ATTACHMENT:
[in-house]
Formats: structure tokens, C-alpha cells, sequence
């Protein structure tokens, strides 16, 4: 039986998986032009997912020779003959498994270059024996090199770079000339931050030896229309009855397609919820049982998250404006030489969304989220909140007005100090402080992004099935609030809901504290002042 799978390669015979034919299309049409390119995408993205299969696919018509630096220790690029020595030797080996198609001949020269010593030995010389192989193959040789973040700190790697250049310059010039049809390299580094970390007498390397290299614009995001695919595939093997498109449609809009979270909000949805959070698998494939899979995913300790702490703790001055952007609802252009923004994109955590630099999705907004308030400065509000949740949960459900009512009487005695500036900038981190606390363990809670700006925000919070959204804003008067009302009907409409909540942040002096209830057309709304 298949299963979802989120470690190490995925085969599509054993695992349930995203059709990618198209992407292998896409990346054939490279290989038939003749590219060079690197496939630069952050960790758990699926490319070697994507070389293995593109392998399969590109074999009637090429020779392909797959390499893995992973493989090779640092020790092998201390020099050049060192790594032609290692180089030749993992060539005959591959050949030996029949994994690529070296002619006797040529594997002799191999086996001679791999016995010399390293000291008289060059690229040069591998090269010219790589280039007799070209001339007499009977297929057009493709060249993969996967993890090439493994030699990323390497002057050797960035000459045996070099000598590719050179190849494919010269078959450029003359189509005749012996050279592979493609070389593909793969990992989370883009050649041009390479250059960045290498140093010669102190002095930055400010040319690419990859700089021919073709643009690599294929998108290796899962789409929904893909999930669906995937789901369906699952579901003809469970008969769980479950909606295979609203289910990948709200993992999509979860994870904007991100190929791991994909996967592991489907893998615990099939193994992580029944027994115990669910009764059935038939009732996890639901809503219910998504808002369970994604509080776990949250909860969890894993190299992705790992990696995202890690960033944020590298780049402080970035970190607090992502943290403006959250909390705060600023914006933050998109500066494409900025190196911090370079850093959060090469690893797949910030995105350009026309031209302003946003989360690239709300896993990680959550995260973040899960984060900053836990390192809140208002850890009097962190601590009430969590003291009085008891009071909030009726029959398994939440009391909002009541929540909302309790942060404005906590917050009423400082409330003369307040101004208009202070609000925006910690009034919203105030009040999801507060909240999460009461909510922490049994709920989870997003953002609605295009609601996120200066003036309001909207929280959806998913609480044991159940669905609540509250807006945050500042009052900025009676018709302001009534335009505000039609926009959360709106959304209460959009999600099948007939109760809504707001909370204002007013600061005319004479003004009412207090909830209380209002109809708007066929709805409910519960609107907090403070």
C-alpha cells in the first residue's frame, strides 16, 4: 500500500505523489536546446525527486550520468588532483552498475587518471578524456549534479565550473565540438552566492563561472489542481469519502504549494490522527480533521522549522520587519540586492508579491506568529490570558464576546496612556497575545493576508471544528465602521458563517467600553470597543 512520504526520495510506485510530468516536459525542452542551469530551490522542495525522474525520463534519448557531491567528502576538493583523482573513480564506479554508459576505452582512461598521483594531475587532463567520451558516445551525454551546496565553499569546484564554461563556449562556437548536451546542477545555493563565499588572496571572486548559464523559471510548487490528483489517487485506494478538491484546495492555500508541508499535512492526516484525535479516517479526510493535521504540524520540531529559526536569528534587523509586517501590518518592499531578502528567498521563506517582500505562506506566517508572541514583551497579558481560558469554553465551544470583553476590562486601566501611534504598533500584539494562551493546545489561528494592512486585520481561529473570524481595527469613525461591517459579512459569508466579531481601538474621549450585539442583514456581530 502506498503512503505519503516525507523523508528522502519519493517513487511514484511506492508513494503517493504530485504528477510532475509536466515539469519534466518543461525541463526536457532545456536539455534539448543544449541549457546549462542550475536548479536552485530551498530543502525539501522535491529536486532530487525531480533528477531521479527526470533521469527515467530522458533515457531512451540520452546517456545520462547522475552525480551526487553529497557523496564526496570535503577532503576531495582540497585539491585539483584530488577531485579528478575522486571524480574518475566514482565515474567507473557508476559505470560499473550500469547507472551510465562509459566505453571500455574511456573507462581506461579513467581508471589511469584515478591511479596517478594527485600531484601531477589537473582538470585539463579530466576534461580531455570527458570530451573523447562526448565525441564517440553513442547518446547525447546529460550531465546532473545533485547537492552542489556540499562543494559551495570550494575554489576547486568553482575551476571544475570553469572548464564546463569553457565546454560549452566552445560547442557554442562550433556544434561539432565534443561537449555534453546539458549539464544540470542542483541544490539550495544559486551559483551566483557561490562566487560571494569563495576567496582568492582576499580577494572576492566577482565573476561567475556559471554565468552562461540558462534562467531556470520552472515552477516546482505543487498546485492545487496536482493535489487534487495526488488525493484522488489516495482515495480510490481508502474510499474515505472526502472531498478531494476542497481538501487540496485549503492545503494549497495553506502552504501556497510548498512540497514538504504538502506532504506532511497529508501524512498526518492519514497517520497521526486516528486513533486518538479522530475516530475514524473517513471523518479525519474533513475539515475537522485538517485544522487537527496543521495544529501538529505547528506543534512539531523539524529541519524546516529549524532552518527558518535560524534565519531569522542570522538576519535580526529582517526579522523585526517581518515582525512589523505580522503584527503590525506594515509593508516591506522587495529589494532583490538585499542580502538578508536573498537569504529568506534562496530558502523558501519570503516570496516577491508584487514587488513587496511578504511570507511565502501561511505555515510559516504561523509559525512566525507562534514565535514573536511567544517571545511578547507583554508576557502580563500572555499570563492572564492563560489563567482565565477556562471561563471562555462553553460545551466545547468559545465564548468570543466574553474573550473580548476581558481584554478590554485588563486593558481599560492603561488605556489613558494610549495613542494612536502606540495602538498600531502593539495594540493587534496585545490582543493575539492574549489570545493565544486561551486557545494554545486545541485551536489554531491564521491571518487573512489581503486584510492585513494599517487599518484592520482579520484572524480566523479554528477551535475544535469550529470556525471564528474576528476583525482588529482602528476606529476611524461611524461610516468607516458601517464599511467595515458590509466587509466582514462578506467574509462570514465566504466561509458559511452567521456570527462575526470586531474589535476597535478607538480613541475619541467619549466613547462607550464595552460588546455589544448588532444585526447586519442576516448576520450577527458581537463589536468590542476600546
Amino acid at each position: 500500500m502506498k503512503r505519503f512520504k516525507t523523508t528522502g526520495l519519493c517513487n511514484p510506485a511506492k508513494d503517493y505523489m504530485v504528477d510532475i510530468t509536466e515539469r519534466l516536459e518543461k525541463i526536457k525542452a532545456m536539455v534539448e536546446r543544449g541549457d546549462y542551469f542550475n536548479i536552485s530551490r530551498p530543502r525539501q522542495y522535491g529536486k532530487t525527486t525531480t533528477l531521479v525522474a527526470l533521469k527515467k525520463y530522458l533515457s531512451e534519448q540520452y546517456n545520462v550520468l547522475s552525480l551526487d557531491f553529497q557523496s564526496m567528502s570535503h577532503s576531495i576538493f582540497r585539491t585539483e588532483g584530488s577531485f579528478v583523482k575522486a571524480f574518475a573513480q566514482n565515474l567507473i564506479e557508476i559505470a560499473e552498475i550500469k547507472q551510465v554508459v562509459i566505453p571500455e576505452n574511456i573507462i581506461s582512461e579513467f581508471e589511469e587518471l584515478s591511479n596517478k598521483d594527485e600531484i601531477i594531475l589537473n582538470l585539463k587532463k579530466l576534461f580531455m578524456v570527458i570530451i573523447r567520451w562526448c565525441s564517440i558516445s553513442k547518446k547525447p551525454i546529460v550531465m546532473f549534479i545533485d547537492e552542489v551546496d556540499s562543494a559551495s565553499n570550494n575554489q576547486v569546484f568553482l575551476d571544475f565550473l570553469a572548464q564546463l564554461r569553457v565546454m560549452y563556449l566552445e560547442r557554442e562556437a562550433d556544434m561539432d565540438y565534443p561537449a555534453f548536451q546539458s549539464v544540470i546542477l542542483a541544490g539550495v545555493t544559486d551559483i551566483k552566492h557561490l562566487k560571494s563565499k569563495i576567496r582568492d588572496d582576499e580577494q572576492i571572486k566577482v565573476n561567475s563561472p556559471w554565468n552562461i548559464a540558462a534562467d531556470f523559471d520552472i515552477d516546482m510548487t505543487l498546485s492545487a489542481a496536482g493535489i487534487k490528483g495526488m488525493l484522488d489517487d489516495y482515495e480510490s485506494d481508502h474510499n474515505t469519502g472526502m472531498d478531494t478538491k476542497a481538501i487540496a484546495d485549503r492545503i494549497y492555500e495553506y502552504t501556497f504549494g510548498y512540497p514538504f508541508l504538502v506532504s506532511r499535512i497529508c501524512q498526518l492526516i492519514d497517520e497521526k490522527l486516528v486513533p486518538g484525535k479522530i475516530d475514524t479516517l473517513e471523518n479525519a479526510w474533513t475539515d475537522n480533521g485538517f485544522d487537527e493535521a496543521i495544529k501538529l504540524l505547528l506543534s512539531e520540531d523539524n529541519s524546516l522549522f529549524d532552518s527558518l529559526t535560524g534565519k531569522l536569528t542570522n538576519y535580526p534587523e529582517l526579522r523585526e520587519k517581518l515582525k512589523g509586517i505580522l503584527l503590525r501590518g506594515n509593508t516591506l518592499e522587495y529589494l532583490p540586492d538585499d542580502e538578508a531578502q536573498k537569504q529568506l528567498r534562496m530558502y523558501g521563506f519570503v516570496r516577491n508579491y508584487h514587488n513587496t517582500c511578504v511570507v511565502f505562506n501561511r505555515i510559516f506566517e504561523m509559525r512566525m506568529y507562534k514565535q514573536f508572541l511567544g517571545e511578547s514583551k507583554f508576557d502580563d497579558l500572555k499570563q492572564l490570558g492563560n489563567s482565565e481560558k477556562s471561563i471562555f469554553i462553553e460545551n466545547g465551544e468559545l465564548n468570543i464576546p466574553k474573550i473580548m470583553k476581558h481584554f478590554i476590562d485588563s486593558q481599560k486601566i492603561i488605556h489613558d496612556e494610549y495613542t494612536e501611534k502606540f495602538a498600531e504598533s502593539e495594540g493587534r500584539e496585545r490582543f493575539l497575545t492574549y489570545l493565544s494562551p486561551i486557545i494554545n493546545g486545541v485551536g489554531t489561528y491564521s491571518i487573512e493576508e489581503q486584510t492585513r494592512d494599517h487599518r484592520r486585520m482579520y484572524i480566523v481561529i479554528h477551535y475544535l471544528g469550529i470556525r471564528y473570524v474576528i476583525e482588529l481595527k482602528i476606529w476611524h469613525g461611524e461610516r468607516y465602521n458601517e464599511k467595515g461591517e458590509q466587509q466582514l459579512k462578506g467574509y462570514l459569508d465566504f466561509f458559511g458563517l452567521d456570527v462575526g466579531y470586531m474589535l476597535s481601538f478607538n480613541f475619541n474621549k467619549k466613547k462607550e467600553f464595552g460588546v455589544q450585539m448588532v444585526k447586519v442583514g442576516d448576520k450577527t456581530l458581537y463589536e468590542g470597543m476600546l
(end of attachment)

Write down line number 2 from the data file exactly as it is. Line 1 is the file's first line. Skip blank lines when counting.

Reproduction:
Formats: structure tokens, C-alpha cells, sequence